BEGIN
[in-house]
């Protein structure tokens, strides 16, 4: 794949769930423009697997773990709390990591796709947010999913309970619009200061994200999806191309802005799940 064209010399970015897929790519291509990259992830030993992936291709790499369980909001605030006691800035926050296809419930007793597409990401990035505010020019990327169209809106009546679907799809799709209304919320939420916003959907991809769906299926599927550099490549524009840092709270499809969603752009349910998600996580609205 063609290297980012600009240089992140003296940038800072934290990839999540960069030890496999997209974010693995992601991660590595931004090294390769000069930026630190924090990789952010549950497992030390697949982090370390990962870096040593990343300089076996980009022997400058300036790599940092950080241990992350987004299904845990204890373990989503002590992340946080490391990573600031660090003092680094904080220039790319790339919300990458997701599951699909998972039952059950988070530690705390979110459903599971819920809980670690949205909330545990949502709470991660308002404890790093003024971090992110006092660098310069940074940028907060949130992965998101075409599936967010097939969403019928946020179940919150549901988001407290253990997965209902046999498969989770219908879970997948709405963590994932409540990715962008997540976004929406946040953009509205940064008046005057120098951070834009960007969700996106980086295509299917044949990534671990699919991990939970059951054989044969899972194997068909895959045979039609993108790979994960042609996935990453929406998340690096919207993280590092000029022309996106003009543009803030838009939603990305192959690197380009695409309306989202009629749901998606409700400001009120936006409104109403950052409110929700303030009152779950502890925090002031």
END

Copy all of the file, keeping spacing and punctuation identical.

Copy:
[in-house]
């Protein structure tokens, strides 16, 4: 794949769930423009697997773990709390990591796709947010999913309970619009200061994200999806191309802005799940 064209010399970015897929790519291509990259992830030993992936291709790499369980909001605030006691800035926050296809419930007793597409990401990035505010020019990327169209809106009546679907799809799709209304919320939420916003959907991809769906299926599927550099490549524009840092709270499809969603752009349910998600996580609205 063609290297980012600009240089992140003296940038800072934290990839999540960069030890496999997209974010693995992601991660590595931004090294390769000069930026630190924090990789952010549950497992030390697949982090370390990962870096040593990343300089076996980009022997400058300036790599940092950080241990992350987004299904845990204890373990989503002590992340946080490391990573600031660090003092680094904080220039790319790339919300990458997701599951699909998972039952059950988070530690705390979110459903599971819920809980670690949205909330545990949502709470991660308002404890790093003024971090992110006092660098310069940074940028907060949130992965998101075409599936967010097939969403019928946020179940919150549901988001407290253990997965209902046999498969989770219908879970997948709405963590994932409540990715962008997540976004929406946040953009509205940064008046005057120098951070834009960007969700996106980086295509299917044949990534671990699919991990939970059951054989044969899972194997068909895959045979039609993108790979994960042609996935990453929406998340690096919207993280590092000029022309996106003009543009803030838009939603990305192959690197380009695409309306989202009629749901998606409700400001009120936006409104109403950052409110929700303030009152779950502890925090002031």